Setting France Ablaze (ePub)
The SOE in France During WWII
During the summer of 1940, as Britain was fighting alone for its survival, the British Prime Minister, Winston Churchill, instructed the newly formed and clandestine Special Operations Executive to “set Europe ablaze.” From that moment on the S.O.E. took its own war to Nazi-occupied Europe by conducting a mix of espionage, sabotage and reconnaissance missions, with its F Section dedicated to aiding the liberation of France. The risks and dangers of being associated with the S.O.E were obvious, and the consequences of being caught could only be imagined by those who volunteered. Yet the volunteers still came, from all walks of life, and each a specialist in their own field.
Amongst those recruited were Gus March-Phillipps, who led the Small Scale Raiding Force, Peter Churchill, who survived by convincing his captors he was related to the British Prime Minister, Tommy Yeo-Thomas, known to the Gestapo as the White Rabbit, and the legendary Newton 'Twins' who waged their own private war against the Nazis simply to get personal revenge. As F Section grew in numbers, it turned to recruiting women and from its ranks came some of the bravest to have operated in occupied Europe. These included women such as Odette Sansom, Vera Leigh, Noor Inayat Khan, Violette Szabo and Nancy Wake. Then, as the Allies invaded Europe in 1944, the S.O.E. inserted small elite teams, known as Jedburghs, deep behind enemy lines to link up with the French resistance and to coordinate more widespread and overt acts of sabotage to prevent the German reinforcement of Normandy.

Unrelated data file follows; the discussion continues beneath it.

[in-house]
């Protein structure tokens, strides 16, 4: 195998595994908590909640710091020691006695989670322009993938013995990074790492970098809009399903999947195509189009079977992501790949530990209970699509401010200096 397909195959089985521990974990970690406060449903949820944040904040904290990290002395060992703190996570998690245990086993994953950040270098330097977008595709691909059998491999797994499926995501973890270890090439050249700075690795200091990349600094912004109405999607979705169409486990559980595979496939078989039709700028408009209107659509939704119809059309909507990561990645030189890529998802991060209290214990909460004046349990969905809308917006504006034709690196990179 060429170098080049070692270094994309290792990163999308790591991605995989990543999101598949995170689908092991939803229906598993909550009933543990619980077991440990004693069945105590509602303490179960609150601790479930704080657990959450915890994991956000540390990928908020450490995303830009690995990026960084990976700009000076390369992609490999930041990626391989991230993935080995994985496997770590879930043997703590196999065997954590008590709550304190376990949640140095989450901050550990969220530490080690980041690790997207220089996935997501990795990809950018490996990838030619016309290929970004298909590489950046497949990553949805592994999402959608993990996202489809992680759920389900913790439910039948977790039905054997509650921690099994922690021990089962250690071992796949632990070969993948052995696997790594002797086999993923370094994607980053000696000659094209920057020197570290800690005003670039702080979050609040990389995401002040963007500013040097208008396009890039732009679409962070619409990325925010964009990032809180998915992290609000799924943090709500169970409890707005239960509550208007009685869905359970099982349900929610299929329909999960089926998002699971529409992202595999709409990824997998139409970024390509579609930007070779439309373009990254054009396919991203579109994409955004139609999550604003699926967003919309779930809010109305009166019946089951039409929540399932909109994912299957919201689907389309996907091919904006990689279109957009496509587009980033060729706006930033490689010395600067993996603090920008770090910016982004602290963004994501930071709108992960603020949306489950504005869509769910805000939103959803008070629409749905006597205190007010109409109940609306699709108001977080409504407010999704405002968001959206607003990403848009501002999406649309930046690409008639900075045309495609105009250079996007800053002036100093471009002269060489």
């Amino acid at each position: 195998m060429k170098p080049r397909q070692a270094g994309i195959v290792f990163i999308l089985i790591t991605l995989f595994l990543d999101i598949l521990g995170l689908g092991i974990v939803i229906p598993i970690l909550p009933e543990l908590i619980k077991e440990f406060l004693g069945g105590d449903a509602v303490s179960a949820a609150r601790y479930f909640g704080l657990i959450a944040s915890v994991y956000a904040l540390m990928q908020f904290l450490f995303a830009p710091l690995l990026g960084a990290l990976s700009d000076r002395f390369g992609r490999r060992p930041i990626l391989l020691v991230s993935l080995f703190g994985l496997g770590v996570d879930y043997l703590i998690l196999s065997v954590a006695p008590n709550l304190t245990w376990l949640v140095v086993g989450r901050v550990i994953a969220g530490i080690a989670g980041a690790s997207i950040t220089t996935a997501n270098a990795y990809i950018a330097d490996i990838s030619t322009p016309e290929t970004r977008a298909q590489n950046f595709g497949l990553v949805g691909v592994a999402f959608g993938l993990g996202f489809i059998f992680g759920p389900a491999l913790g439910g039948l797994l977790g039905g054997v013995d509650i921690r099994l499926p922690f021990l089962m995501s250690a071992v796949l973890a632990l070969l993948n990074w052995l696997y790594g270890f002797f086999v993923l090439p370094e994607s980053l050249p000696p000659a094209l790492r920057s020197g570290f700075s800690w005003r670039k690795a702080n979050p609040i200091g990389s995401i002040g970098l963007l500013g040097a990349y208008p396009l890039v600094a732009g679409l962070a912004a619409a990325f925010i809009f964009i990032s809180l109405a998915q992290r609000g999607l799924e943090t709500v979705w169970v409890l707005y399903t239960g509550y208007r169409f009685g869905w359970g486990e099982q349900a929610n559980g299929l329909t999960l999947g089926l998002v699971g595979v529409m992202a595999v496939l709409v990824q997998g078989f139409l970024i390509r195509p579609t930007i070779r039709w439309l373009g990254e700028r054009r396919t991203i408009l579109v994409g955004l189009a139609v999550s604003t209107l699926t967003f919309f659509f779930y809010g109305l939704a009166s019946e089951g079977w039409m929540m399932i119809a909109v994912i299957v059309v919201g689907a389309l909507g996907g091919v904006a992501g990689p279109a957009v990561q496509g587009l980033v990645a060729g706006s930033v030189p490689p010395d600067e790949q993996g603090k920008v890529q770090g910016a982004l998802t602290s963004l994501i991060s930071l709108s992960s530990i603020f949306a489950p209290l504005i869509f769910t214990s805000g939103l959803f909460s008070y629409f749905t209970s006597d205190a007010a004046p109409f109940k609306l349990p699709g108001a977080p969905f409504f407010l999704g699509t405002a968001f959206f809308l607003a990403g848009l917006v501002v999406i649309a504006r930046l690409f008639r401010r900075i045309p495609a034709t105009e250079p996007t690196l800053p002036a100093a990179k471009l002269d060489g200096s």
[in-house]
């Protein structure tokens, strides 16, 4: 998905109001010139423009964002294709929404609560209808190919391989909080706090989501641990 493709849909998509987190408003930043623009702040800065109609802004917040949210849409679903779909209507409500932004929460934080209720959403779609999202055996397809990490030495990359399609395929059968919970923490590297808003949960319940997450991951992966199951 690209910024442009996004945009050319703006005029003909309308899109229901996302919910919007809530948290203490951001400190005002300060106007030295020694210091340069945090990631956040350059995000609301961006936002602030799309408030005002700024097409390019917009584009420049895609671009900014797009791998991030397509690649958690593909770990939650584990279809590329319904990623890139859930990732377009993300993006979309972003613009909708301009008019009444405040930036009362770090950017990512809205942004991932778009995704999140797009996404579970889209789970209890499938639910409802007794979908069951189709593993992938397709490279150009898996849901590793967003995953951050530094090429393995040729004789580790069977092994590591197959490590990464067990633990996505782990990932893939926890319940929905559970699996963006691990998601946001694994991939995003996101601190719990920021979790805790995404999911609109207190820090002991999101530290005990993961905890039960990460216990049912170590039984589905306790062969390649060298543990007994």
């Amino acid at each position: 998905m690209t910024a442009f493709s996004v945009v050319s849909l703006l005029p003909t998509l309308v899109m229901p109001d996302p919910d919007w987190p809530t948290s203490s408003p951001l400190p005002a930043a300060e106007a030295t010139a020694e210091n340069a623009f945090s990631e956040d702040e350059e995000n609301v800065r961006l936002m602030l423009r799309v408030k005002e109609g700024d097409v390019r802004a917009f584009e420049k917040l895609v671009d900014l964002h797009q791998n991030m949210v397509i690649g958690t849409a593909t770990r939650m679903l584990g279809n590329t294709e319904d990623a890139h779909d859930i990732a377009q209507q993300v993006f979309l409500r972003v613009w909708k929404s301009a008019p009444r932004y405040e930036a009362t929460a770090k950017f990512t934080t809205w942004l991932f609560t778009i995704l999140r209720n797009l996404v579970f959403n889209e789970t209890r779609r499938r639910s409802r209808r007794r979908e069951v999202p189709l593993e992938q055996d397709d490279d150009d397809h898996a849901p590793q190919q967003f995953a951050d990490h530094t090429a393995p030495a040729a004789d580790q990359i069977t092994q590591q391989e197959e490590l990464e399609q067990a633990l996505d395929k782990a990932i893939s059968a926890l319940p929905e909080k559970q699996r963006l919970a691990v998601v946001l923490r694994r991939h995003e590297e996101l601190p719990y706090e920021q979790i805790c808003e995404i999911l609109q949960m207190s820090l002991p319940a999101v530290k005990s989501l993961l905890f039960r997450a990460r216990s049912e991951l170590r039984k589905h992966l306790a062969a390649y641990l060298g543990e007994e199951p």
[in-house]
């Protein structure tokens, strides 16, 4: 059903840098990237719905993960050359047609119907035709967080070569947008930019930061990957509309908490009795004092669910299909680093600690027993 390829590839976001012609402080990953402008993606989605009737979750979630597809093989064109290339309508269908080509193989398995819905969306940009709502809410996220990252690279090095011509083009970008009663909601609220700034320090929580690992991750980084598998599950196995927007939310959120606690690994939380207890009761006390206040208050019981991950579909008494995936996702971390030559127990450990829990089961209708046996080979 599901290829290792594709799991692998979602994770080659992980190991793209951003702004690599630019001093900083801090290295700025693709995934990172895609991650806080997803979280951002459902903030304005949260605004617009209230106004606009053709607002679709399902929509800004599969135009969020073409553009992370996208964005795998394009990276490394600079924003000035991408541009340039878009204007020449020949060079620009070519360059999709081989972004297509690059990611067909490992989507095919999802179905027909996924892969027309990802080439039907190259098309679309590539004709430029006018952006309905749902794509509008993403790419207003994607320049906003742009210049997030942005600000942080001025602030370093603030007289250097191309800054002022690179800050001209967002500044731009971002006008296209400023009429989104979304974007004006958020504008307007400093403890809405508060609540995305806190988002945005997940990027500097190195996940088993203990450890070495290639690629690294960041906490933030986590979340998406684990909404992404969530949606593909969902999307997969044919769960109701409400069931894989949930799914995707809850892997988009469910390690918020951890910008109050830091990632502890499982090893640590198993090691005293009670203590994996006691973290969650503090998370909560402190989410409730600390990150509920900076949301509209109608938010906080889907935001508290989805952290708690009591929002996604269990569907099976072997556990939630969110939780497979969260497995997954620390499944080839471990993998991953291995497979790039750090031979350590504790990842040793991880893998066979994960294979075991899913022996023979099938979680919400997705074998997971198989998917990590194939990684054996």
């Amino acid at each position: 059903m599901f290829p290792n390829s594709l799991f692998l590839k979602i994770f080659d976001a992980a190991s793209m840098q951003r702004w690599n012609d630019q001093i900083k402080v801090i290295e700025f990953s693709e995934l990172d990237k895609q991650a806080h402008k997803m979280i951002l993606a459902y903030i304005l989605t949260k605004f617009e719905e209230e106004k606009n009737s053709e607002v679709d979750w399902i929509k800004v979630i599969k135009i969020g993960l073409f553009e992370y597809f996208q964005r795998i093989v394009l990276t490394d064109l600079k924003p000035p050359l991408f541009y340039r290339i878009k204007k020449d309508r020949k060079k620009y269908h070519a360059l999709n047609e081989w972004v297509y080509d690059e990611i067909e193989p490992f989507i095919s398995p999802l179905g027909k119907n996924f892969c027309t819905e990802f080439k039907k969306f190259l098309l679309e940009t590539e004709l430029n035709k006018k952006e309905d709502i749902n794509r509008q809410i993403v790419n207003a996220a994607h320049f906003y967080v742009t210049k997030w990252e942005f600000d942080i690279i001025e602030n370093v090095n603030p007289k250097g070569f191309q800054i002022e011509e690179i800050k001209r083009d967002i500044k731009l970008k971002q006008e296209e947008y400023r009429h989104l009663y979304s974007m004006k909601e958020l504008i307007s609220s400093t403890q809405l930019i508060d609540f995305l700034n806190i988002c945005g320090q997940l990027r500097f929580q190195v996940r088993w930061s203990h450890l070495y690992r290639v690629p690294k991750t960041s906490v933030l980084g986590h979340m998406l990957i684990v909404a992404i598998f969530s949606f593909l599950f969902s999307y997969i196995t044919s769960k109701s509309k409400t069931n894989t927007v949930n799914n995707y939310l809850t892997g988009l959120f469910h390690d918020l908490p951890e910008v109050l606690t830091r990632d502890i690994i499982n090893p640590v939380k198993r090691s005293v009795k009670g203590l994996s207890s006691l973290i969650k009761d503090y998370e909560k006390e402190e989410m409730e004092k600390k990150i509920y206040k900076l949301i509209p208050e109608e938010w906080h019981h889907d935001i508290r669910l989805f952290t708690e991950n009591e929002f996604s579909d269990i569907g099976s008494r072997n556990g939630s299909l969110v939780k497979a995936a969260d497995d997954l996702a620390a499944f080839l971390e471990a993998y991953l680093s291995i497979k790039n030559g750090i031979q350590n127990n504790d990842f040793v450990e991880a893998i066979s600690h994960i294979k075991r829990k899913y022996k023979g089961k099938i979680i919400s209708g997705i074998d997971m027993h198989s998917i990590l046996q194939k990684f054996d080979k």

Peter Jacobs describes the extraordinary contribution to the Allied war effort made by the S.O.E. in France and tells the gripping story of the men and women who so bravely operated behind enemy lines, many of whom were betrayed and did not live to tell the tale. It pays tribute to the extreme courage and bravery of the individuals who did exactly what Churchill asked of them; they set France ablaze.
There is also some excellent material on the German side of the picture, in particular looking at some of their most successful counter-espionage agents, and the methods they used to trap SOE agents. The complex issue of possible double agents is examined with an open mind, and the author is willing to admit when the evidence is too confusing to come to a clear conclusion.History of War
Overall this is a useful examination of SOE’s operations in France, and a tribute to the courage of so many of the agents who attempted to carry out Churchill’s instructions to ‘set Europe ablaze’
Read the full review here
This excellent history recounts an epic story, one which deserves to be continually remembered.The Bulletin of the Military Historical Society No.264
As reviewed inLincolnshire Life Magazine
A very readable account of the SOE and what went on during the war, from the early days of setting up the operation, based in a headquarters building in Bake Street in London.Military Modelling Online
Some of the stories and some of the agents of SOE(Special Operations Executive)have become well known through various books and films. This book is filled with the stories of agents being inserted into France from the early stages following the German invasion.
The picture painted in the book is certainly one of danger and while there were failures there were also many successes. The story of SOE in WW2 is a fascinating one. The numbers involved are quite striking, and that even when they were successfully extracted, they would be willing to go back and try again. The matter-of-fact way that regular Lysander and Hudson flights were able to get in and out safely, on a regular basis, is amazing in itself. Equally, the numbers of German troops tied up with closing down resistance circuits and the operations of the SOE was significant, all drawing resources away from the front lines. The idea of having to live your life constantly looking out for traps and just about everyone around you hardly bears thinking about, but volunteers were found and they achieved a vital role during the war. A very interesting, and thought provoking account of SOE operatives, and also a way of remembering the many who never came home.